The International Publishers Association (IPA) found widespread censorship in Nigeria, Malaysia and Saudi Arabia. In submissions to the UN Human Rights Council, the IPA recommended ways to support the governments of these three countries to improve their records on freedom of expression.
Overall, the IPA found that the freedom of expression recommendations previously accepted by these states in 2009 were not implemented. IPA called on Malaysia and Saudi Arabia to sign and quickly ratify the International Covenant on Civil and Political Rights (ICCPR) to signal the intent to respect freedom of expression in the future. While Malaysia should be commended for implementing the freedom of expression recommendations accepted in 2009, in practice, freedom of expression in Malaysia has not yet improved. And Saudi Arabia has not met the commitments it made in 2009.
Mr Bjørn Smith-Simonsen, Chair of IPA’s Freedom to Publish Committee, said: “We invite the countries under UPR review at the UN Human Rights Council to keep their word and genuinely implement the freedom of expression recommendations they accepted four years ago and we call on Malaysia and Saudi Arabia to sign the ICCPR as soon as possible”.
Read IPA’s submission on Malaysia.
Read the joint submission on Nigeria by CPJ, IPA and PEN.
Read IPA’s submission on Saudi Arabia.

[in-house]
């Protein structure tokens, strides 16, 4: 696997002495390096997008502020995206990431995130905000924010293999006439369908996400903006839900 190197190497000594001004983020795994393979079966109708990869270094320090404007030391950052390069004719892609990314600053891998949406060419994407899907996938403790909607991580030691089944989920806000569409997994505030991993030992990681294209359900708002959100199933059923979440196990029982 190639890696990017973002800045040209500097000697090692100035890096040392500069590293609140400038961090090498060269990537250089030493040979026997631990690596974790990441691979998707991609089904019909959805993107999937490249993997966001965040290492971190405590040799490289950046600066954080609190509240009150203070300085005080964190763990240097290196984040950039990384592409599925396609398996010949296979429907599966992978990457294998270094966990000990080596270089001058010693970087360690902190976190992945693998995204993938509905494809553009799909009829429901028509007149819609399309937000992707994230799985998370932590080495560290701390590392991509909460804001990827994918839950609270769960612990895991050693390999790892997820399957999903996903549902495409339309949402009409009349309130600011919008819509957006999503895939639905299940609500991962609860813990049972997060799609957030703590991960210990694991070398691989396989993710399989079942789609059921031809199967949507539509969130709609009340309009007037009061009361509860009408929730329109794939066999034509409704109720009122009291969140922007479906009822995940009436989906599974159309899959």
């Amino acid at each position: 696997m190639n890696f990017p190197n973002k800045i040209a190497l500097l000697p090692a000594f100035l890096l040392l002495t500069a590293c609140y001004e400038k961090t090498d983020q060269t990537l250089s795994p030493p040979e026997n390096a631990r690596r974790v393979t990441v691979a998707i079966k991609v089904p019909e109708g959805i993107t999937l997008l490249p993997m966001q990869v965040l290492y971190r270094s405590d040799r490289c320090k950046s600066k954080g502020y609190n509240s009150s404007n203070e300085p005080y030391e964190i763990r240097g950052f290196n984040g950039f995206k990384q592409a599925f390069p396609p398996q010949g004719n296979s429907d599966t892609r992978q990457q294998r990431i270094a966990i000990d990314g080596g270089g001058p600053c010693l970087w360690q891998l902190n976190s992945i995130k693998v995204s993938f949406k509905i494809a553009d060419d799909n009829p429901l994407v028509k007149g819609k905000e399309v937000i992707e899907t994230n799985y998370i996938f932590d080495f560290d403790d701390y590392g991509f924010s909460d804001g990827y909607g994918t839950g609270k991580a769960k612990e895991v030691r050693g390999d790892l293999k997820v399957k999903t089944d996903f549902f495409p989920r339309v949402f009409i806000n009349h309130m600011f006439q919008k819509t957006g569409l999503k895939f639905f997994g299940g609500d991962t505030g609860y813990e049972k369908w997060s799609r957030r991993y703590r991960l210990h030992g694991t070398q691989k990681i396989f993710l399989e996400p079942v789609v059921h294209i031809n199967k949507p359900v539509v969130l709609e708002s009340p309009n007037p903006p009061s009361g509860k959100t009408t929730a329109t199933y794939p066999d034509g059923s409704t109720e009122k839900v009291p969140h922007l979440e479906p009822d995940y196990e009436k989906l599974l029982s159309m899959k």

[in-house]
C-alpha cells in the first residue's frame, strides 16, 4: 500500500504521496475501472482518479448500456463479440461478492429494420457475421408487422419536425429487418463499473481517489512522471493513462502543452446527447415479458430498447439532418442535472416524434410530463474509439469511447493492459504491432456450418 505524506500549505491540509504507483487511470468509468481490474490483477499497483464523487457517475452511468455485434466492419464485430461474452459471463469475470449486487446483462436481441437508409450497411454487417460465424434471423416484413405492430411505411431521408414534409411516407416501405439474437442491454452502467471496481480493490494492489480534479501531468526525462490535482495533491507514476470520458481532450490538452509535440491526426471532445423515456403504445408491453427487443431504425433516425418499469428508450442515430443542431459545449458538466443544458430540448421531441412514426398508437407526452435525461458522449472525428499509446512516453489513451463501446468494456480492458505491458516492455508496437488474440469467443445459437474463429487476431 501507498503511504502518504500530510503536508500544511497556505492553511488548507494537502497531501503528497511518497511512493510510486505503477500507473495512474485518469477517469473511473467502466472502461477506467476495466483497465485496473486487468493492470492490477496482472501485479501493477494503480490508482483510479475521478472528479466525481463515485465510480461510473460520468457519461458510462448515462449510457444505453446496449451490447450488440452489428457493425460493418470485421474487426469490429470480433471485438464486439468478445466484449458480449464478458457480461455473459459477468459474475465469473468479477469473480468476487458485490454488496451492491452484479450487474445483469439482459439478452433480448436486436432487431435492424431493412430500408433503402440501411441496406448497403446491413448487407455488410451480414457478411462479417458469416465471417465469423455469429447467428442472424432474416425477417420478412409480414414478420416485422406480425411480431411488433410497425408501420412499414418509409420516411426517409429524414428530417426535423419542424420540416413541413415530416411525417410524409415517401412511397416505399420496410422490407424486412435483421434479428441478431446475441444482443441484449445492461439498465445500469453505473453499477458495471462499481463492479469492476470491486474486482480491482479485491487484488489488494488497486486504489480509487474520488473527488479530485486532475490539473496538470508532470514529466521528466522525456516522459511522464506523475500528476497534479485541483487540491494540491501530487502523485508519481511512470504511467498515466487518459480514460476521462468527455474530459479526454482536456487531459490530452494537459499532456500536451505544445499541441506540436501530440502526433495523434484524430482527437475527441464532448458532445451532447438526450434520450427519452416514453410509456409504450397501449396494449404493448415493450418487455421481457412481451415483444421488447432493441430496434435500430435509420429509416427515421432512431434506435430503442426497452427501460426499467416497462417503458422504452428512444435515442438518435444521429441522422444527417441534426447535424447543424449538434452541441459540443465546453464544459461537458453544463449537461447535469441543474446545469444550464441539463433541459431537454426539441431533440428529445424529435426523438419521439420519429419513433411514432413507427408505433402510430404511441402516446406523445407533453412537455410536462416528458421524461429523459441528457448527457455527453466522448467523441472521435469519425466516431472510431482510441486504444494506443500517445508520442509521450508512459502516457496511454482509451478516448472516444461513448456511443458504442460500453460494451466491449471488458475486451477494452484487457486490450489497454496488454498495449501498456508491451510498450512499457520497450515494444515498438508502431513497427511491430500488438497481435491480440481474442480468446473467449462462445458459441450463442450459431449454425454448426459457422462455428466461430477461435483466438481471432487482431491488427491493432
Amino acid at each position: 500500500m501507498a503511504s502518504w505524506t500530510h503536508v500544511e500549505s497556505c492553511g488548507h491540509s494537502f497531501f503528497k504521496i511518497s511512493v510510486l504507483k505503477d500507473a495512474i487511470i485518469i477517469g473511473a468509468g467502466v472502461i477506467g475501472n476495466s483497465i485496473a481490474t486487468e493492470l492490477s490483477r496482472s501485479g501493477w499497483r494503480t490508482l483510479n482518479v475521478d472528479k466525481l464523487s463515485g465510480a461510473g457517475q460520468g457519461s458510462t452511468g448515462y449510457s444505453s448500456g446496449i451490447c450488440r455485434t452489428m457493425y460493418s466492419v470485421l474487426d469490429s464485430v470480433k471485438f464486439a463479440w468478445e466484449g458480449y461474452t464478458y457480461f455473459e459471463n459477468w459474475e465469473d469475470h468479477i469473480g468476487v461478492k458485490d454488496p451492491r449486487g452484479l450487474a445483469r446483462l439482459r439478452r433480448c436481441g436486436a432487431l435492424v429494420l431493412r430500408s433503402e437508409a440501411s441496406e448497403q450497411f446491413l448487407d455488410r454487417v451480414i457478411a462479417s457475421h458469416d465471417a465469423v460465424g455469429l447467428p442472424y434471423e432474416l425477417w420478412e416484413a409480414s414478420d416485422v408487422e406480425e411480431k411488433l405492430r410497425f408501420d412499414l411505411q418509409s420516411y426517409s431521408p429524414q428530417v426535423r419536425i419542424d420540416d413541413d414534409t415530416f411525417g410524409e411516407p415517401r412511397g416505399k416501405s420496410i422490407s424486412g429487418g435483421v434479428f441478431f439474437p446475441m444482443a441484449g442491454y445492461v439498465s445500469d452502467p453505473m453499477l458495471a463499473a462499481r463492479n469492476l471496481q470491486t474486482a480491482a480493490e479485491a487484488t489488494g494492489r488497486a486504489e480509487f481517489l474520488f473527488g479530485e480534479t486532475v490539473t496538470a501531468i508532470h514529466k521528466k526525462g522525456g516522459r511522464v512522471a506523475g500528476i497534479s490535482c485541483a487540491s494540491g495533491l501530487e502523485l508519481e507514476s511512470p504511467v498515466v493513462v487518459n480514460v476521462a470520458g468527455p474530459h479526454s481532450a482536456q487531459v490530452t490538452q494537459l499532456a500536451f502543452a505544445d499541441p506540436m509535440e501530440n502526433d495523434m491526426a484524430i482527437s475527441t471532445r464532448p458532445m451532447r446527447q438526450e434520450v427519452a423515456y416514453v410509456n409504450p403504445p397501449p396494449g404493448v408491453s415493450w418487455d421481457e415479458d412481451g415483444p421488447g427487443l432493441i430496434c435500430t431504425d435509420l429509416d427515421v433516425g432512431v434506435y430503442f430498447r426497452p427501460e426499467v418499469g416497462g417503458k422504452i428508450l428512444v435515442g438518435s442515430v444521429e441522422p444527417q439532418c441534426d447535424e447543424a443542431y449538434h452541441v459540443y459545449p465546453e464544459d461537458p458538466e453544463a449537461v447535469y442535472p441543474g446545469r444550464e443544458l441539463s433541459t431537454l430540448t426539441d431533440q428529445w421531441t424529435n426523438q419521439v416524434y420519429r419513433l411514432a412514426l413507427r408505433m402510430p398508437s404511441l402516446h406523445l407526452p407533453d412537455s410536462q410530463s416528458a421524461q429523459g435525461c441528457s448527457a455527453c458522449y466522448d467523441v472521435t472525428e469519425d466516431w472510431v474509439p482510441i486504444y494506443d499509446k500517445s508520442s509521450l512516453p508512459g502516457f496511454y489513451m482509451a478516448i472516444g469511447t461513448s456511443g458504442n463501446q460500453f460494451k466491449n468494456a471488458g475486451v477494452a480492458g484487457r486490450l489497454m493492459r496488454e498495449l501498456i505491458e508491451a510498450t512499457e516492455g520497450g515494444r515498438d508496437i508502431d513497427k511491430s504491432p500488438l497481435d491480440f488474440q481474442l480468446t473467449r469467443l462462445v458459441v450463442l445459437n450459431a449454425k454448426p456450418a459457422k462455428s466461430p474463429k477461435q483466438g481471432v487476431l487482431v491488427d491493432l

About each IPA Submission:
The submission on Malaysia found restrictions on the freedom of expression and freedom to publish including the 1984 Printing Press and Publications Act (PPPA) and a list of 1,517 banned books on the Home Ministry website, including Peter Mayle’s Where Did I Come From? and Irshad Manji’s Allah, Liberty & Love – Courage to Reconcile Faith & Freedom.
Saudi Arabia’s Basic Law does not guarantee freedom of expression but provides that the State protects human rights “in accordance with the Sharia”. Freedom of expression in Saudi Arabia is also severely limited by the Press and Publications Law, which includes a list of banned topics. Other freedom of expression restrictions include: De facto travel bans on human rights defenders, severe restrictions on freedom of association, and arrests of human rights activists.
In a joint submission on Nigeria, PEN International, the Committee to Protect Journalists (CPJ), and IPA identified ongoing threats of harassment and murder of journalists in the country from both government and anti-government forces. Nine regions in Nigeria have adopted Sharia law, despite clear conflicts with the federal constitution, and censorship in these states is rampant.
About the UN Human Rights Council’s UPR Working Group:
The UN Human Rights Council’s UPR Working Group reviews the human rights record of each member of the UN every four years. In October 2013, Nigeria, Malaysia and Saudi Arabia will report on human rights in their respective countries and receive recommendations from members of the Human Rights Council in Geneva.